For TikTok chef @NanaJoe19, her recipes are an act of cultural appreciation

Even the most inexperienced home cook may find themselves falling down the rabbit hole when it comes to food on TikTok. The video-sharing platform can turn anything into a super-hot online moment — butter slabs, canned fish, ground sandwiches — and for California home cook Alejandra Tapia (@nanajoe19), it's fueled her lifelong love of cooking It became a full enjoyment. - A career as a content creator.

Tapia was born in Mexico. The eldest of four sisters, she started preparing meals for her younger siblings as early as age 9, but what was once considered a chore eventually turned into a passion. "My mom always told me not to waste food on 'experiments,' because her recipes were so traditional, and I'd say, 'We're not doing that. We're adapting it. That's what we're going to do.' My family Always call my recipes experiments, but they always work," she said. As for these "experiments," they've earned Tapia's page nearly 250 million likes, a spot on TikTok's 2022 Latino Trailblazers list, and the chance to cook a vegan meal for Lizzo. It's safe to say her experiment has worked. Her 6.4 million followers would probably agree.

Tapia is dedicated to adding a Mexican twist to popular foods and showing followers how to make traditional Mexican dishes. "Whenever I combine culture with food, I like to introduce people to my love of culture. I show them a part of my culture and then a part of another culture and make something for people to enjoy .It’s a way to show love to my followers and supporters,” she said.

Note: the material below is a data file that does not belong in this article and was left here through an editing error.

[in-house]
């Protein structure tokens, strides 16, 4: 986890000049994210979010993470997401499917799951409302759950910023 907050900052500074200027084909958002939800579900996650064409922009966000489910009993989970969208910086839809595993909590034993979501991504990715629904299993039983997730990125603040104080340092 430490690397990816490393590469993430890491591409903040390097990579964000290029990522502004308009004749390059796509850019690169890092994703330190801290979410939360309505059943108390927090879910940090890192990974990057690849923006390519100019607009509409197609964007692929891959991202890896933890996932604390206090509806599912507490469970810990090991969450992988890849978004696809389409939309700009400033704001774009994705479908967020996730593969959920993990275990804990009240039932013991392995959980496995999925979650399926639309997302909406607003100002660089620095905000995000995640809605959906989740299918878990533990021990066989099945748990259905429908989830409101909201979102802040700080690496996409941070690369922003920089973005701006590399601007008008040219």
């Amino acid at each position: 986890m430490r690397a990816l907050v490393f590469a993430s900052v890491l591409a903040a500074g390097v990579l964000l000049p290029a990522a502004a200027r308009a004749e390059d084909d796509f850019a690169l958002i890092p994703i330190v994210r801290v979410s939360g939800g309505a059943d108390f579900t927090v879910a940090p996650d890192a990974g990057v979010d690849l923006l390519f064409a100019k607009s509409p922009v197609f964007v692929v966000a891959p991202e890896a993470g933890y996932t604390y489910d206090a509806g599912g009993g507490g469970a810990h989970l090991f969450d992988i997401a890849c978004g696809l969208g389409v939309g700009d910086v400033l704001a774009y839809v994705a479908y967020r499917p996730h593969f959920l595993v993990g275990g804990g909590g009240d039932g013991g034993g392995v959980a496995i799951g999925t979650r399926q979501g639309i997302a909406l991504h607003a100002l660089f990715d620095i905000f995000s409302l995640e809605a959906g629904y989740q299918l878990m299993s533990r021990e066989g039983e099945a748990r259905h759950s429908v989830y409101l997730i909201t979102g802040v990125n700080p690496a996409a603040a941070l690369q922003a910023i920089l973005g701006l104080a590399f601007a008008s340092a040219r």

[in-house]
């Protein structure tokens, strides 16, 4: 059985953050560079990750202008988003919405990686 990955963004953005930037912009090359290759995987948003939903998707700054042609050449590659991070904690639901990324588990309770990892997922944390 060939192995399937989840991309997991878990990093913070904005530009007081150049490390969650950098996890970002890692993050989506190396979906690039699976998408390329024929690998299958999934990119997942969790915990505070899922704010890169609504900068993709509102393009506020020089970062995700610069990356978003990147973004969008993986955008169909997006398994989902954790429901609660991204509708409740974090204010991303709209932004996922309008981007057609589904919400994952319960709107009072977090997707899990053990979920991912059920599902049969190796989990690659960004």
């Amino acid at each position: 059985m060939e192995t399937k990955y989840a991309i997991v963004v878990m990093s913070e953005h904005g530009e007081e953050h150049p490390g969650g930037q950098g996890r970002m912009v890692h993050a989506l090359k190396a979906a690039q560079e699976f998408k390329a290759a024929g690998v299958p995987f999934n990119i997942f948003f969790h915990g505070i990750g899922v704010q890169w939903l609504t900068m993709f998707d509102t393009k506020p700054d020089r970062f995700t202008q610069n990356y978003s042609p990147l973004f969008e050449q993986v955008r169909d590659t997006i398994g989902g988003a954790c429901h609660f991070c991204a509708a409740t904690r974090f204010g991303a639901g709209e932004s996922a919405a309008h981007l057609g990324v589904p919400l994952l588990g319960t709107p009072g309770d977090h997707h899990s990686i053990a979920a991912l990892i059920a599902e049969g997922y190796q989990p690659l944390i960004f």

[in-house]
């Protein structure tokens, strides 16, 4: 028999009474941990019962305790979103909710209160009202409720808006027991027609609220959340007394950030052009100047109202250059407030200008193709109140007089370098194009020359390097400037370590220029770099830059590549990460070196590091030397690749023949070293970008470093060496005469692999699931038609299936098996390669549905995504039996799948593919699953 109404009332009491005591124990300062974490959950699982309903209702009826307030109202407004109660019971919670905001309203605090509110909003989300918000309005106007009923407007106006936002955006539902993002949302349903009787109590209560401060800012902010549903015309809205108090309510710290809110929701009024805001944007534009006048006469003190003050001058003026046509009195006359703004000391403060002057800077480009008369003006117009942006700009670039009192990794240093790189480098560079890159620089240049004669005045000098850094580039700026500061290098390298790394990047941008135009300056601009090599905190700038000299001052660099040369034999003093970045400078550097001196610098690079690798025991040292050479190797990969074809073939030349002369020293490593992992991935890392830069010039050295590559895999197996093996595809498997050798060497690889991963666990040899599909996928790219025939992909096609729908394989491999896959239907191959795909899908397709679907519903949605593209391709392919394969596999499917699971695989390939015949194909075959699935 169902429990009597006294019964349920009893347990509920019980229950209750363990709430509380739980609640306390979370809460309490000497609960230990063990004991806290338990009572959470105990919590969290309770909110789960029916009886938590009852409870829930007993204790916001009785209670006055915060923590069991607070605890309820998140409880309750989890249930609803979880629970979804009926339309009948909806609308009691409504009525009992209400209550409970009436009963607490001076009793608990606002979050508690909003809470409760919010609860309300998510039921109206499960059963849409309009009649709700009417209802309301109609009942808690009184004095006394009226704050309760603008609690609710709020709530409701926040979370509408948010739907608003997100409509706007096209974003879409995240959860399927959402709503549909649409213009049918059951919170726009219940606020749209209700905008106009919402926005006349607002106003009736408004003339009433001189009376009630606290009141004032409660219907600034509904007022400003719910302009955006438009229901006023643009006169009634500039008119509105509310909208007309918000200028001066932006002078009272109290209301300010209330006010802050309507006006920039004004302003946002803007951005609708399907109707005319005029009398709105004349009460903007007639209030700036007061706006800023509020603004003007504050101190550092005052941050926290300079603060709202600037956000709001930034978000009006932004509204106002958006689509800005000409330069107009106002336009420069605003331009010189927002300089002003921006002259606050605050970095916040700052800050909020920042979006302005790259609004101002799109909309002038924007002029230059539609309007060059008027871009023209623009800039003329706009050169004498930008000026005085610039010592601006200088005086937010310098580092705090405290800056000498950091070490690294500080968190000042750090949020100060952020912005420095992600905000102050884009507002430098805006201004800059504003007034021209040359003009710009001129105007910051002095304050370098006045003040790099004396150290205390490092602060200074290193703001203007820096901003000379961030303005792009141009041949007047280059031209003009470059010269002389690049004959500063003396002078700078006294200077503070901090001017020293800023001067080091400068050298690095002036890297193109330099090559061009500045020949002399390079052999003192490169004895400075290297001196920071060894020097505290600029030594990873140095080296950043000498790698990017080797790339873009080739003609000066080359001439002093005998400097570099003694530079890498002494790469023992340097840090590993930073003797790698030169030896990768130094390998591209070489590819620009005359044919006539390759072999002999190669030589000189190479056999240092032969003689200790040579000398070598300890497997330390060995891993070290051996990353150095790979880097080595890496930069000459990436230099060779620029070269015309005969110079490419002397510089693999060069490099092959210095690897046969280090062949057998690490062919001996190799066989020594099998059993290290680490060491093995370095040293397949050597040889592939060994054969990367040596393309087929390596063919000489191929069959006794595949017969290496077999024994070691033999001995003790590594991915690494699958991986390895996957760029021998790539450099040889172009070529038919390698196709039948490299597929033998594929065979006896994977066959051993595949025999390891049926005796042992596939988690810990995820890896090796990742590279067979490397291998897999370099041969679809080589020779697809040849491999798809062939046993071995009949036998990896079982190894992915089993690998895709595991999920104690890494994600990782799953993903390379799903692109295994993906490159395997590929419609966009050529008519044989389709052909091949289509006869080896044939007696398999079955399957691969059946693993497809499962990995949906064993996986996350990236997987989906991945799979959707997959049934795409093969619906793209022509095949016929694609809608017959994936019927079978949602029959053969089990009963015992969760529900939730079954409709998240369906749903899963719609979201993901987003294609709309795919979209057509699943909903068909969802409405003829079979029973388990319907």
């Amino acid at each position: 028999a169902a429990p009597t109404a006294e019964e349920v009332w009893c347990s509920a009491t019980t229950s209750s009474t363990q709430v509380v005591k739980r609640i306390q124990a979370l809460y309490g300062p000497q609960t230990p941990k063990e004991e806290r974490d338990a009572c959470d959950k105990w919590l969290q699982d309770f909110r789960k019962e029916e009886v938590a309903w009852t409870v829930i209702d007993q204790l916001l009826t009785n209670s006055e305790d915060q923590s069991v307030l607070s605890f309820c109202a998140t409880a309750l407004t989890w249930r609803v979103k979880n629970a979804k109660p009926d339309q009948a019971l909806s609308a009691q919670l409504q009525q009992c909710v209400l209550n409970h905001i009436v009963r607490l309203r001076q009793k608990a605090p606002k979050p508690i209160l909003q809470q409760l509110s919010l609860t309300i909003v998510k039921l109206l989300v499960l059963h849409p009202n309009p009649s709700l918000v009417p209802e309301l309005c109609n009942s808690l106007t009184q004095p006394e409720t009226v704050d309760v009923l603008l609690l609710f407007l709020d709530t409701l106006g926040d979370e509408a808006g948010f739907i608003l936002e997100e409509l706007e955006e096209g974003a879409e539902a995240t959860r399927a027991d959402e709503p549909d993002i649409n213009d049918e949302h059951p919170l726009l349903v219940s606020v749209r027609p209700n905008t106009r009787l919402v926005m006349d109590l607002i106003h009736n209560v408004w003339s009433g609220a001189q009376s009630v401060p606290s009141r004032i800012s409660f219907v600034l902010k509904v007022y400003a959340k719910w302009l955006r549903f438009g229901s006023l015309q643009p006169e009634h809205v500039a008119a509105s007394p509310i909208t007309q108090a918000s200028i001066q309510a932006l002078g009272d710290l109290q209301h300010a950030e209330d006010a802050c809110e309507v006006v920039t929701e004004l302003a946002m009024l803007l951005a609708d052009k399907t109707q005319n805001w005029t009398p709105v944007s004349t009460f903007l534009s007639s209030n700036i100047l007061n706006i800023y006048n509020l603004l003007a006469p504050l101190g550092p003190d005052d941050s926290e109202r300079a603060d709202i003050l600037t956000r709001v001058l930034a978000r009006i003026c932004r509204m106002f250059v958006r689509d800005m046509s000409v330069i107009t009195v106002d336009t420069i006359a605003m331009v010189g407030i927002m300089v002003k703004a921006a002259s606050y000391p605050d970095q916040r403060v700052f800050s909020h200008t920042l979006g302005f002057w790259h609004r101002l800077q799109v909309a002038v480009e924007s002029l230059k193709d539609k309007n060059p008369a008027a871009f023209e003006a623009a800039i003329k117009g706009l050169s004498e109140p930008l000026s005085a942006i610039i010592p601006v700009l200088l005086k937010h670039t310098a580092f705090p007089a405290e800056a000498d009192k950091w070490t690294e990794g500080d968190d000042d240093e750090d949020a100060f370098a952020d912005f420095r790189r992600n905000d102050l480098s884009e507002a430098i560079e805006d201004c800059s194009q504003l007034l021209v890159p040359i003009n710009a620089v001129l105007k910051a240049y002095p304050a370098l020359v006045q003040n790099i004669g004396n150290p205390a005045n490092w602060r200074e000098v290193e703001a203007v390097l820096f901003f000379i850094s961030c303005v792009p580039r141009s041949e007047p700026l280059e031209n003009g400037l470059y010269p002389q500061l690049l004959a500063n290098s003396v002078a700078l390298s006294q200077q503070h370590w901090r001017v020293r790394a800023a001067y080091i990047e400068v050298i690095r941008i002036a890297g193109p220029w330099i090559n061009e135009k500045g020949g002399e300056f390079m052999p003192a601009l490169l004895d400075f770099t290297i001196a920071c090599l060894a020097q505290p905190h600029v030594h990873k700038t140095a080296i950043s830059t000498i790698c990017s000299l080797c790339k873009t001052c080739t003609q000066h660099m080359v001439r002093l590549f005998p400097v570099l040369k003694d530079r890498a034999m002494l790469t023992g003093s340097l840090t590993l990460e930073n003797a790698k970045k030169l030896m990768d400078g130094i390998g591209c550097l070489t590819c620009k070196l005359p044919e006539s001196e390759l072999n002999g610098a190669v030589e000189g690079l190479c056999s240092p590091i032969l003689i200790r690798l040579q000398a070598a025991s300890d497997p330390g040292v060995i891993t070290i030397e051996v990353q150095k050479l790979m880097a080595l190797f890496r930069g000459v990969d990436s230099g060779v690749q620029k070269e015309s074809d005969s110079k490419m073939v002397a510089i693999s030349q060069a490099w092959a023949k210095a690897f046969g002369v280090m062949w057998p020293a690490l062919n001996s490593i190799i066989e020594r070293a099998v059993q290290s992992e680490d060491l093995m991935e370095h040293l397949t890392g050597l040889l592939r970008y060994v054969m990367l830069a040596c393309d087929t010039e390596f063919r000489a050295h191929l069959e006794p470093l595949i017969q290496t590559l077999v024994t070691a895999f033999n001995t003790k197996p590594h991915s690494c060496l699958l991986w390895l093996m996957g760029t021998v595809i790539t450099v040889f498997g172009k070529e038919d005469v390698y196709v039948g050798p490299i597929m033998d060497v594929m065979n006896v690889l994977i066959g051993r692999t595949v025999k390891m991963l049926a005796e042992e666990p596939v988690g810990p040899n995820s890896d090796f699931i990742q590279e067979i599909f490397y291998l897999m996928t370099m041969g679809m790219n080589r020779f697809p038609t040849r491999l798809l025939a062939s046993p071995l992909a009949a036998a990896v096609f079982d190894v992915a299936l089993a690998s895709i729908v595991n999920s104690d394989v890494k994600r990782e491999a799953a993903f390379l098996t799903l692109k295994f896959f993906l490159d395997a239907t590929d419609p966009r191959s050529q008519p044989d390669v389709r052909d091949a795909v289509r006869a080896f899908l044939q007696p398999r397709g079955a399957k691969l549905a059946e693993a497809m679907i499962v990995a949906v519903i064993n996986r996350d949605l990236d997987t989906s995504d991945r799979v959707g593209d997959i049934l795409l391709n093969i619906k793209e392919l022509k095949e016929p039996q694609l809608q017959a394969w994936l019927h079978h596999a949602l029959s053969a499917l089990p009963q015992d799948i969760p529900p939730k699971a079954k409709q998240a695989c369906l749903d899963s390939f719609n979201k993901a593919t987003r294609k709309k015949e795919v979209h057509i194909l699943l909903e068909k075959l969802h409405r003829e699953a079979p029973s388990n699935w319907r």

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Below, Tapia recounts a typical day in her life, stressing that "every minute is accounted for," from walking her teenage children to school to the seemingly endless dishes in the kitchen at the end of the day . Shoot.

24 hours with @NanaJoe19

3am: My husband gets up and goes to work and I stay in bed for a few more hours, especially if it's not the day and I pack lunch for him and his co-workers because if it is, they'll bring lunch. They have lunch around 8 o'clock in the morning

6am: On busy days, I set my alarm for 6am but know I'll wake up at 7am. I check my phone in bed. I check my email. I check my text messages. I check my social media and reply to comments here and there.

7:15am: I wake up and make coffee - I refuse to drink instant coffee, it makes me nervous - so I make a pot. Then I start getting ready for what I’m going to do that day. Most days, I cook more than just one meal. I always try to do three things at once.

8 a.m.: I get my teenage Josiah to school by 8:30 a.m. and he runs on my time because he never gets there early.

9am: I get home and start preparing little Joseph’s snack box that I made for him at the gym. My pre-workout – I know I’m not supposed to drink coffee before a workout, but it keeps me going.

10am: I go to the gym and stay there for an hour. This is what I consider my time because I put on my headphones and forget that everyone else is waiting for me to do something else.